There Goes the Curve!
St. Philip and St. James, Apostles
1 May 2019
I went to college at a small liberal arts school, in which I had a bad reputation. Although I am not sure it was entirely justified. I distinctly remember sitting down in a lecture hall on the first day of an academic term waiting for the professor to arrive, just minding my own business, when a classmate strolled into the hall, stopped just inside the entryway near which I was sitting and looking directly at me said "Well, there goes the curve!" His comment, met with a chorus of concurring groans, meant that my presence in the class would make it harder to earn a high grade on the bell curve system of grading student performance. My bad reputation had preceded me. I was considered a good student; a "curve buster," whether I was or not.
 
God has a reputation too. It is his glory. God is considered to be righteous and holy by us. That doesn't make Him so. God is holy in Himself. So why do we pray that God's name be holy (Mt 6:9) in the Lord's Prayer? It seems like a waste of prayer time. We are not making God holy by praying, but declaring Him to be so as an act of worship. When we pray we are asking Him to help us keep His name holy among us, through faithfully hearing and supporting the preaching of the divine Word. This is what Paul means when he quotes Psalm 51:4, "Let God be true though every one were a liar, as it is written, 'That you may be justified in your words, and prevail when you are judged'" (Rm 3:4). We do not justify God, in the sense that He is not made holy by us, but rather we consider Him or account Him to be what He is in Himself. So when the Bible talks about justifying us sinners it is an acquittal or a reckoning. Our heavenly Father accounts us to be something we are not on our own, righteous in His sight for the sake of Christ (Rm 3:20). Only God is considered to be what He is already. We are considered by God to be what we can only be in Christ.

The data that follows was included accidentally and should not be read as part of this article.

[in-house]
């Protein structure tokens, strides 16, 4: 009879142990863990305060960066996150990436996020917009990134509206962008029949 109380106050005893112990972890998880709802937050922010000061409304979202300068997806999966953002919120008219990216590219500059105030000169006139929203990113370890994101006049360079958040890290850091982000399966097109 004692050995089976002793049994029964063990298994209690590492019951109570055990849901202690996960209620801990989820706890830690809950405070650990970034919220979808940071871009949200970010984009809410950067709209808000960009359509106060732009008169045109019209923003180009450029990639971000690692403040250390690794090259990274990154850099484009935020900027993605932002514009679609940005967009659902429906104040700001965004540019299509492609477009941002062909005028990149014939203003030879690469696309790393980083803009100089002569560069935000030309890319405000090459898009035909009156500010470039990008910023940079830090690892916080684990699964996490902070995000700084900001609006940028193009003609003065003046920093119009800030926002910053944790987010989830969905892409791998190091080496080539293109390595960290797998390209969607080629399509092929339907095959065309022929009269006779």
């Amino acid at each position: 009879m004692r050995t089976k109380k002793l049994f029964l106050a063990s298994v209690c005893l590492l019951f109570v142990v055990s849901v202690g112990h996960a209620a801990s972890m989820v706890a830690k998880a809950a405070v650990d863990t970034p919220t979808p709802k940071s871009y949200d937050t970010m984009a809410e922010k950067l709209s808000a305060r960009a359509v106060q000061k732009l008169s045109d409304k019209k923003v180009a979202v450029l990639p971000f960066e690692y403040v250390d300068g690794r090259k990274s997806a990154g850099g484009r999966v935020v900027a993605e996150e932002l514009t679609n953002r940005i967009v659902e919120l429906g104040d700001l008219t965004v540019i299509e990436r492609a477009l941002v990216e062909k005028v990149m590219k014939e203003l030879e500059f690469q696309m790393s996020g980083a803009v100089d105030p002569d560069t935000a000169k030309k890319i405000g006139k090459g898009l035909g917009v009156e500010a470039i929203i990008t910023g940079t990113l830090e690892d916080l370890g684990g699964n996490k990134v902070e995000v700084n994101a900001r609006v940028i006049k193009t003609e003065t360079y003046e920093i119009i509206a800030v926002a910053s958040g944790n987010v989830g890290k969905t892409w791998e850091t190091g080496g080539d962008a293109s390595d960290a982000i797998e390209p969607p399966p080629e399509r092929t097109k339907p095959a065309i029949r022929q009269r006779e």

We all have a bad reputation until God reputes us to be righteous for Christ's sake. What a marvel: the God who bespeaks us righteous "justifies the ungodly" (Rm 4:5)! Jesus Christ pulls us all up into Him that we might be seen to be at the head of the class. There goes the curve again!

Rev. Dr. Scott R. Murray
Memorial Lutheran Church

   Augustine of Hippo
"The Apostle Paul could not mean to contradict himself by saying, 'The doers of the law will be justified' (Rm 2:13), as if their justification came through their works, and not through grace; since he declares that a man is justified freely by His grace without the works of the law (Rm 3:24, 28), intending by the term 'freely' nothing else than that works do not precede justification. For in another passage he expressly says, 'If it is by grace, it is no longer on the basis of works; otherwise grace would no longer be grace.' (Rm 11:6). But the statement that 'the doers of the law will be justified' (Rm 2:13) must be so understood, as that we may know that they are not otherwise doers of the law, unless they be justified, so that justification does not subsequently accrue to them as doers of the law, but justification precedes them as doers of the law. For what else does the phrase 'being justified' signify than being made righteous - by Him, of course, who justifies the ungodly man that he might become a godly one instead?